Or the rear 3-o-clock position. Possibly weld a boss around the hole to bring it back to strength is worried.

 

Good idea Roger, I'll look into it - both literally and metaphorically.

Dave

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I have a feeling, if you unbolt the driveshaft from the diff. You can dress the driveshaft to one side and the grease nipple in the outer uj will present itself.

 

Regards

 

Gav

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To conclude my original post on what torque setting is read for the cap head bolts attaching the driveshaft to hub. I have had a somewhat ambivalent response from the supplier.

 

Some searching of engineering sites suggests 55nm would be appropriate. I am done thinking about it now and they are assembled.

 

Interestingly I was not expecting any more hiccups. Famous last words......

 

I attempted to re-fit my wire wheel adaptors only to find they foul the hub. Not the end of the world I know, but it would have been nice to be warned in advance of the purchase.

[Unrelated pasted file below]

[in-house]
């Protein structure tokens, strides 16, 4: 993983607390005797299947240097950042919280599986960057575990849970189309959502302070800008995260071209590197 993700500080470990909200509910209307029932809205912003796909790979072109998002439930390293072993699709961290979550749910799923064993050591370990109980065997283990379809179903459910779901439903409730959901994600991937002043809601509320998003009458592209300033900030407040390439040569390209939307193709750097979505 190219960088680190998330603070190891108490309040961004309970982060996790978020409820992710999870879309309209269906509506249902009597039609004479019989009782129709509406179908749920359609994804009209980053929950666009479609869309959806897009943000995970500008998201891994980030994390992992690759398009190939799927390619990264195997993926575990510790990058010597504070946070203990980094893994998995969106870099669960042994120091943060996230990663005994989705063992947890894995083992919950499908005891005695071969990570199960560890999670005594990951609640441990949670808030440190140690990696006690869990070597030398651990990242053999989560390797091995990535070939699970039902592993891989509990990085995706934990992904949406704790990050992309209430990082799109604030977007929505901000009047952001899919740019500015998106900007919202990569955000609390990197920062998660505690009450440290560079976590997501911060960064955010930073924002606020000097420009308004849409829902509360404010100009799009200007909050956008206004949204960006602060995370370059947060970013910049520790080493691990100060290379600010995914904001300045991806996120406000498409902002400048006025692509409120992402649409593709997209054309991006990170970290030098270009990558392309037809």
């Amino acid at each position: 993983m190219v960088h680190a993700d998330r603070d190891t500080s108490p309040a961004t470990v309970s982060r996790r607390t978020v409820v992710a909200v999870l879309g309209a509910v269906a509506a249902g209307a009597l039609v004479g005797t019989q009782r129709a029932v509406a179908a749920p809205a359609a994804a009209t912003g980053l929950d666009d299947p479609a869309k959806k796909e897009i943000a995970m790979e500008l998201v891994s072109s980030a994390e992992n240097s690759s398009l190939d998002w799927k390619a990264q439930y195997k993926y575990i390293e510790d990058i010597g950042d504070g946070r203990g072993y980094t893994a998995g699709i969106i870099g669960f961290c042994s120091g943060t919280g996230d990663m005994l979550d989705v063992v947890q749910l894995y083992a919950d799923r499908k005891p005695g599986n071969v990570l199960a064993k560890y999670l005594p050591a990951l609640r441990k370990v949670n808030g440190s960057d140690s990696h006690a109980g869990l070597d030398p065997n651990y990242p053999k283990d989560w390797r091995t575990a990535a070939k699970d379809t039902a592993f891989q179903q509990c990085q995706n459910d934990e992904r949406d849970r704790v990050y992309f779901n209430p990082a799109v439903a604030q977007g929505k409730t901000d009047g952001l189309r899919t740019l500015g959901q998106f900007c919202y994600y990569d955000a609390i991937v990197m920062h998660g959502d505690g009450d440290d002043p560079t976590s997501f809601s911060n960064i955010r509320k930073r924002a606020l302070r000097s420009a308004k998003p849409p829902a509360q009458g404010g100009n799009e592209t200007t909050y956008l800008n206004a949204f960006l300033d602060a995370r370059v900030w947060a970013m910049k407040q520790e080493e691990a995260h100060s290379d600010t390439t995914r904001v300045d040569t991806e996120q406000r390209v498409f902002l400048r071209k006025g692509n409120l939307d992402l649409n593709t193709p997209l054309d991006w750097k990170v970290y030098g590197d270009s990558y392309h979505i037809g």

6mm spacers on route from revingtons now.

 

Gav

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I contacted Dennis Vessey via phone directly and asked him regarding installation and torque. His answer, use LocTite and tighten the bolts as much as possible. Those are high strength bolts and hubs, so I used some engineering judgement. Time will tell. The installation can be done from the inside, with hubs installed. It's a hassle, but it works.

From Germany best regards....Jochem

Edited by JochemsTR

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I am in the process of fitting new hubs to my TR6. Beautifully engineered as supplied by Dennis Vessey. Since the driveshafts are too large to pass through the trailing arm they have to be assembled on the car.

 

3/8 unf high tensile (12.9) are supplied to attach the driveshafts to the hubs. I have mailed the supplier for advice on what to torque these bolts to, but as yet no reply.

 

I have had a fumble through various web pages but there is no substitute for advice from real people.

 

50nm too much ?

 

Regards

 

Gav